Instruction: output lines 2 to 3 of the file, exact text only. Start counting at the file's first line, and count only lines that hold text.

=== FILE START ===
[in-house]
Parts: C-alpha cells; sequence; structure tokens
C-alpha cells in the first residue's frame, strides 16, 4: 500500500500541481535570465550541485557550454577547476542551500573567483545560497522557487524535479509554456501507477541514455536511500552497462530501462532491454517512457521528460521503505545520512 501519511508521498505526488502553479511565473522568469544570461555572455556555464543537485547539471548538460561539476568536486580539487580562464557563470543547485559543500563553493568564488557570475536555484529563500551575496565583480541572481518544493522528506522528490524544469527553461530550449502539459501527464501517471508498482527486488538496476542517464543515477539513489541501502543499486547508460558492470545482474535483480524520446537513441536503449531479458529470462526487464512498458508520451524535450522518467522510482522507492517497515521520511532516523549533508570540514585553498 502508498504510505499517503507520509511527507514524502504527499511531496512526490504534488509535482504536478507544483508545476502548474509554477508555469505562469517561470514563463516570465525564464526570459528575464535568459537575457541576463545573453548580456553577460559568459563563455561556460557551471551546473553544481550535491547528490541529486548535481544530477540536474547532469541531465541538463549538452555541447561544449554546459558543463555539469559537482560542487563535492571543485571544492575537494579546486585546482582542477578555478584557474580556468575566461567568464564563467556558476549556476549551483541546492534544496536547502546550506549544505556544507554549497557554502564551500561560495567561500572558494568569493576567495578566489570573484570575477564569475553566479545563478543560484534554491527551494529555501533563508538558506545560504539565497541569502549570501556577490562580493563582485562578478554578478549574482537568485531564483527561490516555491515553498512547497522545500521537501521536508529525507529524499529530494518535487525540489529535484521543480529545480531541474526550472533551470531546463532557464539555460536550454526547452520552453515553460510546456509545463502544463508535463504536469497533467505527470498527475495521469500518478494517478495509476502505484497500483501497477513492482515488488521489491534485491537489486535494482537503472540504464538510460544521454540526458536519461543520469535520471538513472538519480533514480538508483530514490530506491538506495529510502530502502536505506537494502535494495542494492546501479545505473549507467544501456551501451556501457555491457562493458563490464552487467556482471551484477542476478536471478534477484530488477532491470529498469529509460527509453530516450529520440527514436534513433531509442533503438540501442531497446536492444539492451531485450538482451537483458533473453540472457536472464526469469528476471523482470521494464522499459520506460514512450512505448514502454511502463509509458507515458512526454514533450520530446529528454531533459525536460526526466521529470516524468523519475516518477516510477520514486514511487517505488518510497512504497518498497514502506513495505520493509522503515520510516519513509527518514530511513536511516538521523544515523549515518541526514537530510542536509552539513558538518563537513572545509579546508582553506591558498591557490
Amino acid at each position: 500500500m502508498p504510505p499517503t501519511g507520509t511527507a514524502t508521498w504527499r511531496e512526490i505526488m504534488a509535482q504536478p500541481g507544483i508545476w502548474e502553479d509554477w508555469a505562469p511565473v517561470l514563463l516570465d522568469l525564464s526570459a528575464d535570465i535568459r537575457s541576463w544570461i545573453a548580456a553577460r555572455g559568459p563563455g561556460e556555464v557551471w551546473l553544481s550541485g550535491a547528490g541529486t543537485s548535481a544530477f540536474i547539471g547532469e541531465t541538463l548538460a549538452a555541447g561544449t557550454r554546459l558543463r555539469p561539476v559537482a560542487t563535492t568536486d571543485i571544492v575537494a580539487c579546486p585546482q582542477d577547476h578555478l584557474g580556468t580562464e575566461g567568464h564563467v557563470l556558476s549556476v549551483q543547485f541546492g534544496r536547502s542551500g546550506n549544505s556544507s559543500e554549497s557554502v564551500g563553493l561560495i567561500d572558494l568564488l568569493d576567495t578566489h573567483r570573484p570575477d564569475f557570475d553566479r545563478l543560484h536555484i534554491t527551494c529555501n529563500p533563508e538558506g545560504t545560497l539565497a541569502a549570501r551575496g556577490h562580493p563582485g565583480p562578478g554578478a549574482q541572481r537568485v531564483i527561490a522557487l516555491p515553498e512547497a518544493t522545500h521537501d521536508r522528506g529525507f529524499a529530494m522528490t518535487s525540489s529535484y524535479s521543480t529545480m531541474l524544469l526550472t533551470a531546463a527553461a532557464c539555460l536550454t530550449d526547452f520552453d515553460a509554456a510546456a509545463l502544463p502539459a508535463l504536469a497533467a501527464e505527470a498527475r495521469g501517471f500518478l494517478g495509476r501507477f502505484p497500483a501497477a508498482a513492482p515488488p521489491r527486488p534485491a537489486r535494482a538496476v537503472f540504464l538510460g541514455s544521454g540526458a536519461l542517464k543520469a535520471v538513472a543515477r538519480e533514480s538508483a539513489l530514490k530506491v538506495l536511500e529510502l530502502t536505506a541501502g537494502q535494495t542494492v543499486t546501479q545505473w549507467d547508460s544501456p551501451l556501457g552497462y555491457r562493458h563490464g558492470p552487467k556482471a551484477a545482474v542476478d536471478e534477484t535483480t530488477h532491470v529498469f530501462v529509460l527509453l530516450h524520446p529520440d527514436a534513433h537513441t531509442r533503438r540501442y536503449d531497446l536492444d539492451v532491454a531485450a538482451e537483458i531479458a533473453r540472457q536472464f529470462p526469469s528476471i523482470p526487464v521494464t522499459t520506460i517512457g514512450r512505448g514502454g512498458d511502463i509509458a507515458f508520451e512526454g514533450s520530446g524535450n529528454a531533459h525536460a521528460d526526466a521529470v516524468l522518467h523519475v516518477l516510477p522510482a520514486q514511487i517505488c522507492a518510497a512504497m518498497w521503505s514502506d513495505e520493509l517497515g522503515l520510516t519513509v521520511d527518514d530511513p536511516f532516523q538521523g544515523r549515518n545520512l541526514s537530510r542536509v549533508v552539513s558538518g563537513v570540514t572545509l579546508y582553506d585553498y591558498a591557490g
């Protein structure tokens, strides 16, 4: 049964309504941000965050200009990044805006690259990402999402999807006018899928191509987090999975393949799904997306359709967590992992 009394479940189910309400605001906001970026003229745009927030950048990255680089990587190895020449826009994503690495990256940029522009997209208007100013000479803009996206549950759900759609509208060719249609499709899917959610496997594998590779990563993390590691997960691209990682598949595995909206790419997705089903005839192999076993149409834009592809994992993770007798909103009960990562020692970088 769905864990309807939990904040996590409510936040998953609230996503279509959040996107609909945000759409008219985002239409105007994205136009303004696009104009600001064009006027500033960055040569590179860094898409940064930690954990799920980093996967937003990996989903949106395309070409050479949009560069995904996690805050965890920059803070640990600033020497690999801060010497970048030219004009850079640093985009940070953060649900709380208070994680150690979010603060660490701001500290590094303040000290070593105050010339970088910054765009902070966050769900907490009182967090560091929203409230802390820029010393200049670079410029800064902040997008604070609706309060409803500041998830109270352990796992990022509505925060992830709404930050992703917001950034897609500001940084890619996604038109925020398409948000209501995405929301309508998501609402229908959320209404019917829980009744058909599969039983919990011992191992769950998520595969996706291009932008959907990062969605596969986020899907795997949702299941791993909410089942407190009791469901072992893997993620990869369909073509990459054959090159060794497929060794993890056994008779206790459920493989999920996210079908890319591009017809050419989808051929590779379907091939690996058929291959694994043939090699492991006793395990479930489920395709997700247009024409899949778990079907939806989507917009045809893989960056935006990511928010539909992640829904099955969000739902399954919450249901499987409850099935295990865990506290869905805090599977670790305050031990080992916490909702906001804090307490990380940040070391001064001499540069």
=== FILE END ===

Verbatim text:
Parts: C-alpha cells; sequence; structure tokens
C-alpha cells in the first residue's frame, strides 16, 4: 500500500500541481535570465550541485557550454577547476542551500573567483545560497522557487524535479509554456501507477541514455536511500552497462530501462532491454517512457521528460521503505545520512 501519511508521498505526488502553479511565473522568469544570461555572455556555464543537485547539471548538460561539476568536486580539487580562464557563470543547485559543500563553493568564488557570475536555484529563500551575496565583480541572481518544493522528506522528490524544469527553461530550449502539459501527464501517471508498482527486488538496476542517464543515477539513489541501502543499486547508460558492470545482474535483480524520446537513441536503449531479458529470462526487464512498458508520451524535450522518467522510482522507492517497515521520511532516523549533508570540514585553498 502508498504510505499517503507520509511527507514524502504527499511531496512526490504534488509535482504536478507544483508545476502548474509554477508555469505562469517561470514563463516570465525564464526570459528575464535568459537575457541576463545573453548580456553577460559568459563563455561556460557551471551546473553544481550535491547528490541529486548535481544530477540536474547532469541531465541538463549538452555541447561544449554546459558543463555539469559537482560542487563535492571543485571544492575537494579546486585546482582542477578555478584557474580556468575566461567568464564563467556558476549556476549551483541546492534544496536547502546550506549544505556544507554549497557554502564551500561560495567561500572558494568569493576567495578566489570573484570575477564569475553566479545563478543560484534554491527551494529555501533563508538558506545560504539565497541569502549570501556577490562580493563582485562578478554578478549574482537568485531564483527561490516555491515553498512547497522545500521537501521536508529525507529524499529530494518535487525540489529535484521543480529545480531541474526550472533551470531546463532557464539555460536550454526547452520552453515553460510546456509545463502544463508535463504536469497533467505527470498527475495521469500518478494517478495509476502505484497500483501497477513492482515488488521489491534485491537489486535494482537503472540504464538510460544521454540526458536519461543520469535520471538513472538519480533514480538508483530514490530506491538506495529510502530502502536505506537494502535494495542494492546501479545505473549507467544501456551501451556501457555491457562493458563490464552487467556482471551484477542476478536471478534477484530488477532491470529498469529509460527509453530516450529520440527514436534513433531509442533503438540501442531497446536492444539492451531485450538482451537483458533473453540472457536472464526469469528476471523482470521494464522499459520506460514512450512505448514502454511502463509509458507515458512526454514533450520530446529528454531533459525536460526526466521529470516524468523519475516518477516510477520514486514511487517505488518510497512504497518498497514502506513495505520493509522503515520510516519513509527518514530511513536511516538521523544515523549515518541526514537530510542536509552539513558538518563537513572545509579546508582553506591558498591557490